Saturday, December 01, 2012

What Annoys Me about Art Criticism

Trying to stay out of the rain in San Francisco yesterday, we popped into the MOMA for the Jasper Johns show.  And here on the wall is a curator's intro offering, inter alia, this line:
Johns subscribes to...the notion that an artist sets in motion a creative process that the viewer must complete.
No, dingdong, that is entirely wrong. There is no must about it. The artist may beguile, may attempt to seduce, may desire the viewer to this that or the other; he does not or cannot compel, and whether the viewer completes anything is a matter entirely at the discretion of the viewer.  In the end, I suppose the viewer may feel he must do this-and-so but it is still his choice, not the artist's.

 It's what bugs me about so much art criticism.  The curator seems to be stuck back in a hypothetical glory time back, say, the 50s--which is to say, the time when Jasper Johns burst so dramatically on the scene.  And which is to say, back when yokels from Dubuque said "my five-year-old can paint better than that"--and harbor secret pangs of unworthiness because they didn't believe what they said.   Those days are gone.  True,  that a Saatchi may still be willing to pay gazillions trying to prove to himself that he can buy something that I can't buy (though even this proposition may be less true than it was).   And true that that Big Art persists as a social network.  But its special aura has vanished, and for anyone to try to tell us that we "muist" do anything is just whistling past the graveyard,  It's marketing, bro; deal with it.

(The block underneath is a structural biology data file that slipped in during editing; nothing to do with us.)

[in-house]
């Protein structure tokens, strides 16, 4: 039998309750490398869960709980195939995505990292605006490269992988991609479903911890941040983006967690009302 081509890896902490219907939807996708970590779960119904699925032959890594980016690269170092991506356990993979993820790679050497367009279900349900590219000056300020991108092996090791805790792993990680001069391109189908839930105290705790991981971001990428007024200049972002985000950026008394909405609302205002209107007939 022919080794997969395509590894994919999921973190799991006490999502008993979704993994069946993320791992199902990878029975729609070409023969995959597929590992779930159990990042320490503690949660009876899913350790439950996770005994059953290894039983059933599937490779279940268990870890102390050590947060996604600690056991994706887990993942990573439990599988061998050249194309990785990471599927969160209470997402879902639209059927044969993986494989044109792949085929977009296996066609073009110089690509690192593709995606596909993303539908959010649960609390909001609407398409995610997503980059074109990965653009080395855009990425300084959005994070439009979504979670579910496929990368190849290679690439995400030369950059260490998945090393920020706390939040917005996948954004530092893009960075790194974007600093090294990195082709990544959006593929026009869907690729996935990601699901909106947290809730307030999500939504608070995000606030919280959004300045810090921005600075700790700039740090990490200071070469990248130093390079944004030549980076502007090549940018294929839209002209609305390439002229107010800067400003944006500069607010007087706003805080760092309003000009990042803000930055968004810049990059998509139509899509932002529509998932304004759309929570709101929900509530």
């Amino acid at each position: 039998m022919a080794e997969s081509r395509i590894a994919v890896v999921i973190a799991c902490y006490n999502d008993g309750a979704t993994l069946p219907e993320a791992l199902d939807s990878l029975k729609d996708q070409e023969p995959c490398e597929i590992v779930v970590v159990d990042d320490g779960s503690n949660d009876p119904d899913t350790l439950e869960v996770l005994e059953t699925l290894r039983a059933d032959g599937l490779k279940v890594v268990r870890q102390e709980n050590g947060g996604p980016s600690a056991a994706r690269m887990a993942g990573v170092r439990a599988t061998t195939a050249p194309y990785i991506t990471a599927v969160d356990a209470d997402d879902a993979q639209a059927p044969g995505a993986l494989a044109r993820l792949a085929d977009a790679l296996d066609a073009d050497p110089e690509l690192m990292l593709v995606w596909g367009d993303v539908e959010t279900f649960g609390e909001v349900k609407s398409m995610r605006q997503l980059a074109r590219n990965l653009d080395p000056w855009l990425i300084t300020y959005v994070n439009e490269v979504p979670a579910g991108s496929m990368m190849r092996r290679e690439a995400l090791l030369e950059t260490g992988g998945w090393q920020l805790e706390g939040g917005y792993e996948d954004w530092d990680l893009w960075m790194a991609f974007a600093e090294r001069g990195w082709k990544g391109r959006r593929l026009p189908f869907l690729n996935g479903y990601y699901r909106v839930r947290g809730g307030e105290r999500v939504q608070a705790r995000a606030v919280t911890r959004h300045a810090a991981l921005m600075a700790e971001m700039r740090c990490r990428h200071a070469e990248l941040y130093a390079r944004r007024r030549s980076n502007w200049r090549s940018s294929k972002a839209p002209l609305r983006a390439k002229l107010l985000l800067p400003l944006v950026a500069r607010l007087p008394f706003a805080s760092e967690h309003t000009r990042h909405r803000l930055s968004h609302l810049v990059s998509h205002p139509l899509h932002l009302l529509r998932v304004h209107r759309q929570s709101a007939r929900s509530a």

Boring afterthought:   I'm willing to grant, however, that Johns does have some interesting things to say, or show, about the relationship between the abstract and the concrete in art, and that the MOMA show offers a helpful and instructive introduction to his thought.

After-afterthought: I see the inclusion of a Mona Lisa in a Johns is offered as an "homage" to Leonardo.  Wonder if Leonardo would see it that way.

1 comment:

The New York Crank said...

Oh fiddle faddle! I think the intent was simply to say that the viewer "must" complete the process to derive full enjoyment of, or engagement with, the work of art. True, you cannot be compelled to engage. You can even cover your eyes with your hands, have someone else stick her fingers in your ears, and yell "La la la, I'm not completing the freakin' creative process," until the security guards come and eject your from the museum.

Quibble quibble quibble, eh Mr. Underbelly?

Crankily yours,
The New York Crank